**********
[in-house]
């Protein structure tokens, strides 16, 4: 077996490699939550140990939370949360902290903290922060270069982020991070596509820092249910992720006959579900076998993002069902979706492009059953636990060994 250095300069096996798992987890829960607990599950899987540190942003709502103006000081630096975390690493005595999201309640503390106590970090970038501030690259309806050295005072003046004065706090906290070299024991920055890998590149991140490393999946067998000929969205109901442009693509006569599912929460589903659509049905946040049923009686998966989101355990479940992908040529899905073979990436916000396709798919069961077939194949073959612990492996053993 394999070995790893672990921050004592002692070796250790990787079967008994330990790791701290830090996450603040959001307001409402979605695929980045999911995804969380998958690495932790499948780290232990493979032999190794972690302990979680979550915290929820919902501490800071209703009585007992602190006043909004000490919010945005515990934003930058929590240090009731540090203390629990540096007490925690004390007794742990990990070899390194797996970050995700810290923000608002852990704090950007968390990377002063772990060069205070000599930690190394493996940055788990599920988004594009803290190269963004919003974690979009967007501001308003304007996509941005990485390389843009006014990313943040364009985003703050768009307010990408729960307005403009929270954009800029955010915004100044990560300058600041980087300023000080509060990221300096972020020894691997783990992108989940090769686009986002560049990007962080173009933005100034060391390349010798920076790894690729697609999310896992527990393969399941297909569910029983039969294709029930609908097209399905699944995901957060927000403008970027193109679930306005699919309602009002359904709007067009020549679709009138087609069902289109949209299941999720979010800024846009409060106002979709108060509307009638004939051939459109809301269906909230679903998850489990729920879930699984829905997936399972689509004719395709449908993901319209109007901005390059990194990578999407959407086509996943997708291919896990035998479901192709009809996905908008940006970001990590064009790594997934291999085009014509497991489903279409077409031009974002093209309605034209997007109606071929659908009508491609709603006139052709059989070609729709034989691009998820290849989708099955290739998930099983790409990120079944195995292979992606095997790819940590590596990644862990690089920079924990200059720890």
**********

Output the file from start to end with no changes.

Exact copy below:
[in-house]
């Protein structure tokens, strides 16, 4: 077996490699939550140990939370949360902290903290922060270069982020991070596509820092249910992720006959579900076998993002069902979706492009059953636990060994 250095300069096996798992987890829960607990599950899987540190942003709502103006000081630096975390690493005595999201309640503390106590970090970038501030690259309806050295005072003046004065706090906290070299024991920055890998590149991140490393999946067998000929969205109901442009693509006569599912929460589903659509049905946040049923009686998966989101355990479940992908040529899905073979990436916000396709798919069961077939194949073959612990492996053993 394999070995790893672990921050004592002692070796250790990787079967008994330990790791701290830090996450603040959001307001409402979605695929980045999911995804969380998958690495932790499948780290232990493979032999190794972690302990979680979550915290929820919902501490800071209703009585007992602190006043909004000490919010945005515990934003930058929590240090009731540090203390629990540096007490925690004390007794742990990990070899390194797996970050995700810290923000608002852990704090950007968390990377002063772990060069205070000599930690190394493996940055788990599920988004594009803290190269963004919003974690979009967007501001308003304007996509941005990485390389843009006014990313943040364009985003703050768009307010990408729960307005403009929270954009800029955010915004100044990560300058600041980087300023000080509060990221300096972020020894691997783990992108989940090769686009986002560049990007962080173009933005100034060391390349010798920076790894690729697609999310896992527990393969399941297909569910029983039969294709029930609908097209399905699944995901957060927000403008970027193109679930306005699919309602009002359904709007067009020549679709009138087609069902289109949209299941999720979010800024846009409060106002979709108060509307009638004939051939459109809301269906909230679903998850489990729920879930699984829905997936399972689509004719395709449908993901319209109007901005390059990194990578999407959407086509996943997708291919896990035998479901192709009809996905908008940006970001990590064009790594997934291999085009014509497991489903279409077409031009974002093209309605034209997007109606071929659908009508491609709603006139052709059989070609729709034989691009998820290849989708099955290739998930099983790409990120079944195995292979992606095997790819940590590596990644862990690089920079924990200059720890």